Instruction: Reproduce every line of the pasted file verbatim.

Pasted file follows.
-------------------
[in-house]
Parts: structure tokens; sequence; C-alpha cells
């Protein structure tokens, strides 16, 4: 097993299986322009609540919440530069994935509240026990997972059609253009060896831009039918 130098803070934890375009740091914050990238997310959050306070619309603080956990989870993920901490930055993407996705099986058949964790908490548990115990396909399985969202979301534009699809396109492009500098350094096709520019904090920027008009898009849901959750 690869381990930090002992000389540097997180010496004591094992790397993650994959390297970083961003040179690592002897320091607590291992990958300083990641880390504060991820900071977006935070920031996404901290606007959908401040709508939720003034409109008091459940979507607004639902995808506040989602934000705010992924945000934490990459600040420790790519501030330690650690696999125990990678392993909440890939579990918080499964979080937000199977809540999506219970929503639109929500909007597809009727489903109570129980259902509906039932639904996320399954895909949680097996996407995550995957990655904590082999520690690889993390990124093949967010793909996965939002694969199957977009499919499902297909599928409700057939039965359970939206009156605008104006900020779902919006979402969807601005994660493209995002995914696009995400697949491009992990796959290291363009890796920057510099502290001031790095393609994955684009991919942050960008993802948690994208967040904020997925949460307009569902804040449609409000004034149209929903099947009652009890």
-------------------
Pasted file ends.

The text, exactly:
[in-house]
Parts: structure tokens; sequence; C-alpha cells
């Protein structure tokens, strides 16, 4: 097993299986322009609540919440530069994935509240026990997972059609253009060896831009039918 130098803070934890375009740091914050990238997310959050306070619309603080956990989870993920901490930055993407996705099986058949964790908490548990115990396909399985969202979301534009699809396109492009500098350094096709520019904090920027008009898009849901959750 690869381990930090002992000389540097997180010496004591094992790397993650994959390297970083961003040179690592002897320091607590291992990958300083990641880390504060991820900071977006935070920031996404901290606007959908401040709508939720003034409109008091459940979507607004639902995808506040989602934000705010992924945000934490990459600040420790790519501030330690650690696999125990990678392993909440890939579990918080499964979080937000199977809540999506219970929503639109929500909007597809009727489903109570129980259902509906039932639904996320399954895909949680097996996407995550995957990655904590082999520690690889993390990124093949967010793909996965939002694969199957977009499919499902297909599928409700057939039965359970939206009156605008104006900020779902919006979402969807601005994660493209995002995914696009995400697949491009992990796959290291363009890796920057510099502290001031790095393609994955684009991919942050960008993802948690994208967040904020997925949460307009569902804040449609409000004034149209929903099947009652009890």